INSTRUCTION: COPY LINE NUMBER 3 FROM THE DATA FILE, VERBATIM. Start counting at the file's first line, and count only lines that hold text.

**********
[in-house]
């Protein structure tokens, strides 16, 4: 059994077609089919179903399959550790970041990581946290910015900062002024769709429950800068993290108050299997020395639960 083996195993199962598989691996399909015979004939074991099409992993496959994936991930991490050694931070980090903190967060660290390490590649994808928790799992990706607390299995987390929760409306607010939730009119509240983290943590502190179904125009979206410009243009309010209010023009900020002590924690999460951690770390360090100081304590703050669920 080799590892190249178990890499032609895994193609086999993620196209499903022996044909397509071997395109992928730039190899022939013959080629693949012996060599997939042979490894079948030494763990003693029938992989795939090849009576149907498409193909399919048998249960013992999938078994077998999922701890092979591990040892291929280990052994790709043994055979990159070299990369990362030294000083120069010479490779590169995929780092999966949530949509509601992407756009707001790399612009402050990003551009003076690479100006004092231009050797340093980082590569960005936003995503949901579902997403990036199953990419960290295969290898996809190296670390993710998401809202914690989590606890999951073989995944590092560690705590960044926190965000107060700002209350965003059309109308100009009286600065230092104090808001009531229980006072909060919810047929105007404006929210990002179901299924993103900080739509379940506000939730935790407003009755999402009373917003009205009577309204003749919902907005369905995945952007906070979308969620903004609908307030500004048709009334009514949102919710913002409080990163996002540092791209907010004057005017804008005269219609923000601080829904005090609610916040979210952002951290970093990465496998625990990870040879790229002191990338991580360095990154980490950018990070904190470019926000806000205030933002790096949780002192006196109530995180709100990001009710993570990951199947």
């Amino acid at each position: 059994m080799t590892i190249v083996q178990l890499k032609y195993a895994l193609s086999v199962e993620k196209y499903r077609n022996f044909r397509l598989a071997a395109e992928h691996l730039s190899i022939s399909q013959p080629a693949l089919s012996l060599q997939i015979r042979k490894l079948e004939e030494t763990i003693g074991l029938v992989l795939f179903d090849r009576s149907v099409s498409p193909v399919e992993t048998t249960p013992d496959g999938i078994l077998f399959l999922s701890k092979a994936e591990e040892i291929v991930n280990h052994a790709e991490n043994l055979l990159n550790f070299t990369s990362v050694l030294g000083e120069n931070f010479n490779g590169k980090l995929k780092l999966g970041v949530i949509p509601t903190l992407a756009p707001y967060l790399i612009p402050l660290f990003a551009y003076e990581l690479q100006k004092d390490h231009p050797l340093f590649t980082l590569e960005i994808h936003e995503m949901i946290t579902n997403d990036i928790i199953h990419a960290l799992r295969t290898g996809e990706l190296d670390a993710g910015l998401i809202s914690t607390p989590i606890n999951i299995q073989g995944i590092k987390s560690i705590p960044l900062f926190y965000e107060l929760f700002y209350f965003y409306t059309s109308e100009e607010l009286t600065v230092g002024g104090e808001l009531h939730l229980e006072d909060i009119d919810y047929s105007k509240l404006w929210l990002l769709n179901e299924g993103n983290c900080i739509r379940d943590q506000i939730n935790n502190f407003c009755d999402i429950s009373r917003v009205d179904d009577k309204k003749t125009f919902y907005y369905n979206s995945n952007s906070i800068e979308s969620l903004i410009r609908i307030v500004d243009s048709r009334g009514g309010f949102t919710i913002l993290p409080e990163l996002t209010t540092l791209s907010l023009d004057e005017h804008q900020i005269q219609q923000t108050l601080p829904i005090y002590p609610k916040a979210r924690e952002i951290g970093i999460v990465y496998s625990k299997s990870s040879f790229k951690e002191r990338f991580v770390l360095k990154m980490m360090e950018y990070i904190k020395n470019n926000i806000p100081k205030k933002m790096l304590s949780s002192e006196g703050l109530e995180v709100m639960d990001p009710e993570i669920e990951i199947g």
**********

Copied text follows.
């Amino acid at each position: 059994m080799t590892i190249v083996q178990l890499k032609y195993a895994l193609s086999v199962e993620k196209y499903r077609n022996f044909r397509l598989a071997a395109e992928h691996l730039s190899i022939s399909q013959p080629a693949l089919s012996l060599q997939i015979r042979k490894l079948e004939e030494t763990i003693g074991l029938v992989l795939f179903d090849r009576s149907v099409s498409p193909v399919e992993t048998t249960p013992d496959g999938i078994l077998f399959l999922s701890k092979a994936e591990e040892i291929v991930n280990h052994a790709e991490n043994l055979l990159n550790f070299t990369s990362v050694l030294g000083e120069n931070f010479n490779g590169k980090l995929k780092l999966g970041v949530i949509p509601t903190l992407a756009p707001y967060l790399i612009p402050l660290f990003a551009y003076e990581l690479q100006k004092d390490h231009p050797l340093f590649t980082l590569e960005i994808h936003e995503m949901i946290t579902n997403d990036i928790i199953h990419a960290l799992r295969t290898g996809e990706l190296d670390a993710g910015l998401i809202s914690t607390p989590i606890n999951i299995q073989g995944i590092k987390s560690i705590p960044l900062f926190y965000e107060l929760f700002y209350f965003y409306t059309s109308e100009e607010l009286t600065v230092g002024g104090e808001l009531h939730l229980e006072d909060i009119d919810y047929s105007k509240l404006w929210l990002l769709n179901e299924g993103n983290c900080i739509r379940d943590q506000i939730n935790n502190f407003c009755d999402i429950s009373r917003v009205d179904d009577k309204k003749t125009f919902y907005y369905n979206s995945n952007s906070i800068e979308s969620l903004i410009r609908i307030v500004d243009s048709r009334g009514g309010f949102t919710i913002l993290p409080e990163l996002t209010t540092l791209s907010l023009d004057e005017h804008q900020i005269q219609q923000t108050l601080p829904i005090y002590p609610k916040a979210r924690e952002i951290g970093i999460v990465y496998s625990k299997s990870s040879f790229k951690e002191r990338f991580v770390l360095k990154m980490m360090e950018y990070i904190k020395n470019n926000i806000p100081k205030k933002m790096l304590s949780s002192e006196g703050l109530e995180v709100m639960d990001p009710e993570i669920e990951i199947g």